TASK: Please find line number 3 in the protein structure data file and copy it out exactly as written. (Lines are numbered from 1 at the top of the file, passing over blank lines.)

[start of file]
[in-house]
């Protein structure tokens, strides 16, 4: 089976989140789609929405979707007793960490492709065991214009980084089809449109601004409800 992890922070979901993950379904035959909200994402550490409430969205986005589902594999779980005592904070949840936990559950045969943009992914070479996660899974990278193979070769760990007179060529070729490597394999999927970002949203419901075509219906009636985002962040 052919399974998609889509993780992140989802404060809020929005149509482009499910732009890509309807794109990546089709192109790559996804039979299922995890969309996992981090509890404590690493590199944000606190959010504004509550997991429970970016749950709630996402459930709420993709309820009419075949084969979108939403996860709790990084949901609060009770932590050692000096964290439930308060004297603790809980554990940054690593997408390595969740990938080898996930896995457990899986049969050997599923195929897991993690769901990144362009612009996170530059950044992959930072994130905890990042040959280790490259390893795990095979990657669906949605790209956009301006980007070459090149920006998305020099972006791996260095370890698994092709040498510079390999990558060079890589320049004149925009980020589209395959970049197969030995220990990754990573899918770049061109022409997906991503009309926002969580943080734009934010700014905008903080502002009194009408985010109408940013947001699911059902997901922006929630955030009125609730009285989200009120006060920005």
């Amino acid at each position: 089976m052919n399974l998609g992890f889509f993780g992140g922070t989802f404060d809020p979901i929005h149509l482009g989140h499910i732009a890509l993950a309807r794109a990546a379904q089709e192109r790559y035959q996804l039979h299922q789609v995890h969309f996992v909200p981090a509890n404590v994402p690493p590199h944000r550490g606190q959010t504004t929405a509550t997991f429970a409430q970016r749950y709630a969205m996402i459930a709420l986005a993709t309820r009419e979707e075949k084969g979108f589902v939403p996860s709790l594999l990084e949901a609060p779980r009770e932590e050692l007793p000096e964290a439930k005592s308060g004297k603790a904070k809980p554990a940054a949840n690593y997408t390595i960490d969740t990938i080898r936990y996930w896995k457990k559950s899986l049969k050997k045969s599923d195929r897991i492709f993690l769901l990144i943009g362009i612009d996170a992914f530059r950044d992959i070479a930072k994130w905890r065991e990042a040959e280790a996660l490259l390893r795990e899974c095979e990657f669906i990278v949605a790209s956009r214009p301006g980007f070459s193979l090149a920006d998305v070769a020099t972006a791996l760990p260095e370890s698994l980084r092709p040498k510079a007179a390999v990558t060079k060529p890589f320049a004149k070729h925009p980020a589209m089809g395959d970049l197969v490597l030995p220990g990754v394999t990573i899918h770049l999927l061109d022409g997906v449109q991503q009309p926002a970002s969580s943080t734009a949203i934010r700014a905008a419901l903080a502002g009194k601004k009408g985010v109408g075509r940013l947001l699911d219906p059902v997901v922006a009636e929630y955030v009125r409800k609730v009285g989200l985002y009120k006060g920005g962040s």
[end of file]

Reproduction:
């Amino acid at each position: 089976m052919n399974l998609g992890f889509f993780g992140g922070t989802f404060d809020p979901i929005h149509l482009g989140h499910i732009a890509l993950a309807r794109a990546a379904q089709e192109r790559y035959q996804l039979h299922q789609v995890h969309f996992v909200p981090a509890n404590v994402p690493p590199h944000r550490g606190q959010t504004t929405a509550t997991f429970a409430q970016r749950y709630a969205m996402i459930a709420l986005a993709t309820r009419e979707e075949k084969g979108f589902v939403p996860s709790l594999l990084e949901a609060p779980r009770e932590e050692l007793p000096e964290a439930k005592s308060g004297k603790a904070k809980p554990a940054a949840n690593y997408t390595i960490d969740t990938i080898r936990y996930w896995k457990k559950s899986l049969k050997k045969s599923d195929r897991i492709f993690l769901l990144i943009g362009i612009d996170a992914f530059r950044d992959i070479a930072k994130w905890r065991e990042a040959e280790a996660l490259l390893r795990e899974c095979e990657f669906i990278v949605a790209s956009r214009p301006g980007f070459s193979l090149a920006d998305v070769a020099t972006a791996l760990p260095e370890s698994l980084r092709p040498k510079a007179a390999v990558t060079k060529p890589f320049a004149k070729h925009p980020a589209m089809g395959d970049l197969v490597l030995p220990g990754v394999t990573i899918h770049l999927l061109d022409g997906v449109q991503q009309p926002a970002s969580s943080t734009a949203i934010r700014a905008a419901l903080a502002g009194k601004k009408g985010v109408g075509r940013l947001l699911d219906p059902v997901v922006a009636e929630y955030v009125r409800k609730v009285g989200l985002y009120k006060g920005g962040s």